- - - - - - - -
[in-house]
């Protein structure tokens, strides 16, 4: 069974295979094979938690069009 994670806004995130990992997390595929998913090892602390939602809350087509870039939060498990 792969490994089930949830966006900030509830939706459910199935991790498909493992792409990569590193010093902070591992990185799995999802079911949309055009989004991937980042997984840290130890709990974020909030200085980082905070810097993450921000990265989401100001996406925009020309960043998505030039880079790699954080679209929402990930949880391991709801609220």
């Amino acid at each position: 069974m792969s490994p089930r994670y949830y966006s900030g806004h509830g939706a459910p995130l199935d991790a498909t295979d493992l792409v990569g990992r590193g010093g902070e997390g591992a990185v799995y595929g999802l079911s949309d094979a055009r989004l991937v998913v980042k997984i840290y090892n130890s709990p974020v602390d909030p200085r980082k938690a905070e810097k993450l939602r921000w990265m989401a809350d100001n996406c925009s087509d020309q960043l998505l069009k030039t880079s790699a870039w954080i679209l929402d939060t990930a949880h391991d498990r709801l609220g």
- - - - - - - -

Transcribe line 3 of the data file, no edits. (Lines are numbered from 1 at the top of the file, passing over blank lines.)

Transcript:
């Amino acid at each position: 069974m792969s490994p089930r994670y949830y966006s900030g806004h509830g939706a459910p995130l199935d991790a498909t295979d493992l792409v990569g990992r590193g010093g902070e997390g591992a990185v799995y595929g999802l079911s949309d094979a055009r989004l991937v998913v980042k997984i840290y090892n130890s709990p974020v602390d909030p200085r980082k938690a905070e810097k993450l939602r921000w990265m989401a809350d100001n996406c925009s087509d020309q960043l998505l069009k030039t880079s790699a870039w954080i679209l929402d939060t990930a949880h391991d498990r709801l609220g």